Setting the Pace 

With Bon Iver, Richmond trombonist Reggie Pace blows nationwide.

click to enlarge Trombones for Truthiness: Reggie Pace hangs with host Stephen Colbert following Bon Iver's June appearance on Comedy Central's "The Colbert Report." The band's current CD is #2 on the Billboard charts.
  • Trombones for Truthiness: Reggie Pace hangs with host Stephen Colbert following Bon Iver's June appearance on Comedy Central's "The Colbert Report." The band's current CD is #2 on the Billboard charts.

In the closing minutes of Comedy Central's "The Colbert Report," during the last third of Bon Iver's performance of "Calgary," Reggie Pace has his moment. Or at least his hands do. He's in close-up and high-definition, tapping out a sixteenth-note rhythm on a miniature triangle. The brief break seems wildly constrained for the ebullient Richmond trombonist, one of whose signature solos was characterized in The New York Times as "a concerto's worth of talky improvising." Nevertheless, he nails it.

Commitment to the moment is one of Pace's strengths, and an asset that's made him one of the players that defines the Richmond creative music scene. Bassist Cameron Ralston, who plays with the trombonist in Fight the Big Bull and Glows in the Dark, calls Pace "a force ... one of the strongest, and at the same time, most individualistic musicians ... the kind of player that challenges you to step up and reach for that next level every time you play."

Drummer Brian Jones, who enlisted Pace for his adventurous rescoring of Tom and Jerry cartoons, calls him "a very talented, charismatic player with the rare ability to tell a story with every solo." Former No BS Brass Band trumpet player Mark Ingraham sums it up: "Richmond is proud of him."

Pace's self-effacing summation of his approach is this: "Make friends. Put yourself in a position where you get invited to play. Then try not to suck that day."

He met Bon Iver frontman Justin Vernon when they performed a duet as part of Duke University's Sounds of the South series last year. Fight the Big Bull and the group Megafaun were commissioned to do reinterpretations of ethnomusicologist Alan Lomax's field recordings of Southern rural folk music; Vernon was one of the singers.

"We were there for a week, rehearsing," Pace says, "and we played three shows three nights in a row. We became friends. Then he called me a month or two later and asked if I wanted to be in the band. I said, 'Hell yeah.'"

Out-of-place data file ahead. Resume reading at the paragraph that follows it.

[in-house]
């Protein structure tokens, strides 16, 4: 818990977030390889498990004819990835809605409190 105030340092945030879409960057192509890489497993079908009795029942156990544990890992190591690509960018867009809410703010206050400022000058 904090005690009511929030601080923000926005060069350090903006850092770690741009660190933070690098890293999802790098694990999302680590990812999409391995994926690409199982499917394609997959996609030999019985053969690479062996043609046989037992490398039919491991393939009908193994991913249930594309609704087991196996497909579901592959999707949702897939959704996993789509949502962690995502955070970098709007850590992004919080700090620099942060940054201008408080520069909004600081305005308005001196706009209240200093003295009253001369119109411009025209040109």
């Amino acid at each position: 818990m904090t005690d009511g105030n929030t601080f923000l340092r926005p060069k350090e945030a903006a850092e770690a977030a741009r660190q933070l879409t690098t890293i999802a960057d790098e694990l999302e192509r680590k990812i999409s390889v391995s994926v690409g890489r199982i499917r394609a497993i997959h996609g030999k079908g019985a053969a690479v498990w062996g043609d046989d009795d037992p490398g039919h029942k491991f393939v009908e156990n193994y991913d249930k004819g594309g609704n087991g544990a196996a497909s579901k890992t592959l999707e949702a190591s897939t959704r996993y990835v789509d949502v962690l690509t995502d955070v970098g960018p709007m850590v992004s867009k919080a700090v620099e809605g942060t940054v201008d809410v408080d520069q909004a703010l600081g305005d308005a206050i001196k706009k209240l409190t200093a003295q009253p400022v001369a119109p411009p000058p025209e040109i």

The just-released, self-titled "Bon Iver" — an approximation of "bon hiver," French for "good winter" — marshals an eclectic group of multi-instrumentalists providing an organic, layered sonic landscape for Vernon's folk-tinged falsetto delivery of evocative, elliptical lyrics.  The large ensemble is a major expansion from his breakthrough debut, the hauntingly spare "For Emma, Forever Ago," which was recorded mostly solo during four months isolated in a Wisconsin cabin. "Everybody in the ensemble ... played on the last album except for me," Pace says. "I was just added, covering the parts that were difficult to do live." That means a bit of trombone, cornet, harmony vocals and a lot of percussion. Bon Iver, with Pace, will stop in Richmond this week for a show at the National.

The group's back-to-back television appearances in June provided a whirlwind introduction for Pace. "Everything moves super fast," he says. "There is a sound check and you wait around, you go and play the song for three minutes and then it's over." He describes Colbert as a genius, combining a complete mastery of scripted detail of the show with a candid, improvisatory approach for the interview with Vernon, and a "super-nice" demeanor backstage. On "Late Night," they just played in the closing minutes, but he describes Jimmy Fallon as "super, super warm." And Pace's perspective on the upcoming tour is upbeat: "As of right now I think it is going to be the best thing ever."

While traveling with Bon Iver, he's staying connected to the tight-knit Richmond scene. He posts updates and backstage photos on Facebook and plans to schedule the No BS Brass Band and other local gigs around Bon Iver's several-weeks-on, several-weeks-off schedule. "I have tons of RVA pride — RVA, all day" Pace says. "Matt White calls me the first missionary for the Richmond scene. I'm so glad that this group of musicians all decided to stay in town and make art, and I can't wait till we all go on the road together." S

Bon Iver, with opening band the Rosebuds, will perform at the National on Saturday, July 30, at 9 p.m. For information, go to nationalva.com.


Speaking of Bon Iver, The National

Latest in Music


Subscribe to this thread:

Add a comment

Connect with Style Weekly

Copyright © 2021 Style Weekly
Richmond's alternative for news, arts, culture and opinion
All rights reserved
Powered by Foundation